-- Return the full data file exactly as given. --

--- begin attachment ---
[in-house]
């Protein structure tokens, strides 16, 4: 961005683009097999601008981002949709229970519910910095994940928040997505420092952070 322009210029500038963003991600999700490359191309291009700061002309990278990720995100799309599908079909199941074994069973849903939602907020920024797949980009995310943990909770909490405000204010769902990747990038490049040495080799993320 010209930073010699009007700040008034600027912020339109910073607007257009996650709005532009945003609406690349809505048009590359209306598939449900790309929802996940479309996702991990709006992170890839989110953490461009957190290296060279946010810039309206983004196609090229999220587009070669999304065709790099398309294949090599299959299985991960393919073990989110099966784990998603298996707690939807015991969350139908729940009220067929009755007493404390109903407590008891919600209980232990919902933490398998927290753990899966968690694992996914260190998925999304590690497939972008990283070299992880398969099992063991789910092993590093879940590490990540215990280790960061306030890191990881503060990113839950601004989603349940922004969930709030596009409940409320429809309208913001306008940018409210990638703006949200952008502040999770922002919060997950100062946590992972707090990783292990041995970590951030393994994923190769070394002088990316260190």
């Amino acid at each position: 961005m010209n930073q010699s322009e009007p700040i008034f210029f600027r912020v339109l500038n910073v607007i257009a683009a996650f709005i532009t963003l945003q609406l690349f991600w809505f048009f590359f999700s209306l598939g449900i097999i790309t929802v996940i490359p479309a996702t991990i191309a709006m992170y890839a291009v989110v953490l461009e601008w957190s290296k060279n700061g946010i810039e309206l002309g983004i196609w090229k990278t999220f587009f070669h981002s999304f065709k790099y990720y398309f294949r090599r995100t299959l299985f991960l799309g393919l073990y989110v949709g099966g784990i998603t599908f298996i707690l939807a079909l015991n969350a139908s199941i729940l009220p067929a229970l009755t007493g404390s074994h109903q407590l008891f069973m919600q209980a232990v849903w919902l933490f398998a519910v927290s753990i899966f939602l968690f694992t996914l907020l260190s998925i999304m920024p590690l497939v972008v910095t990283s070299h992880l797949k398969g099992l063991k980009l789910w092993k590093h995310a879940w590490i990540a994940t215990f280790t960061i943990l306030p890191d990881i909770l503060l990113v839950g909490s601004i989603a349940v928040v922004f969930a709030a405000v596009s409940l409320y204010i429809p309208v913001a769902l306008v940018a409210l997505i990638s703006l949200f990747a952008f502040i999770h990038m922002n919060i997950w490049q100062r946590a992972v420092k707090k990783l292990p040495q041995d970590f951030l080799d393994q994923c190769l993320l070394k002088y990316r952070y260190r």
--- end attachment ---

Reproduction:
[in-house]
């Protein structure tokens, strides 16, 4: 961005683009097999601008981002949709229970519910910095994940928040997505420092952070 322009210029500038963003991600999700490359191309291009700061002309990278990720995100799309599908079909199941074994069973849903939602907020920024797949980009995310943990909770909490405000204010769902990747990038490049040495080799993320 010209930073010699009007700040008034600027912020339109910073607007257009996650709005532009945003609406690349809505048009590359209306598939449900790309929802996940479309996702991990709006992170890839989110953490461009957190290296060279946010810039309206983004196609090229999220587009070669999304065709790099398309294949090599299959299985991960393919073990989110099966784990998603298996707690939807015991969350139908729940009220067929009755007493404390109903407590008891919600209980232990919902933490398998927290753990899966968690694992996914260190998925999304590690497939972008990283070299992880398969099992063991789910092993590093879940590490990540215990280790960061306030890191990881503060990113839950601004989603349940922004969930709030596009409940409320429809309208913001306008940018409210990638703006949200952008502040999770922002919060997950100062946590992972707090990783292990041995970590951030393994994923190769070394002088990316260190």
């Amino acid at each position: 961005m010209n930073q010699s322009e009007p700040i008034f210029f600027r912020v339109l500038n910073v607007i257009a683009a996650f709005i532009t963003l945003q609406l690349f991600w809505f048009f590359f999700s209306l598939g449900i097999i790309t929802v996940i490359p479309a996702t991990i191309a709006m992170y890839a291009v989110v953490l461009e601008w957190s290296k060279n700061g946010i810039e309206l002309g983004i196609w090229k990278t999220f587009f070669h981002s999304f065709k790099y990720y398309f294949r090599r995100t299959l299985f991960l799309g393919l073990y989110v949709g099966g784990i998603t599908f298996i707690l939807a079909l015991n969350a139908s199941i729940l009220p067929a229970l009755t007493g404390s074994h109903q407590l008891f069973m919600q209980a232990v849903w919902l933490f398998a519910v927290s753990i899966f939602l968690f694992t996914l907020l260190s998925i999304m920024p590690l497939v972008v910095t990283s070299h992880l797949k398969g099992l063991k980009l789910w092993k590093h995310a879940w590490i990540a994940t215990f280790t960061i943990l306030p890191d990881i909770l503060l990113v839950g909490s601004i989603a349940v928040v922004f969930a709030a405000v596009s409940l409320y204010i429809p309208v913001a769902l306008v940018a409210l997505i990638s703006l949200f990747a952008f502040i999770h990038m922002n919060i997950w490049q100062r946590a992972v420092k707090k990783l292990p040495q041995d970590f951030l080799d393994q994923c190769l993320l070394k002088y990316r952070y260190r």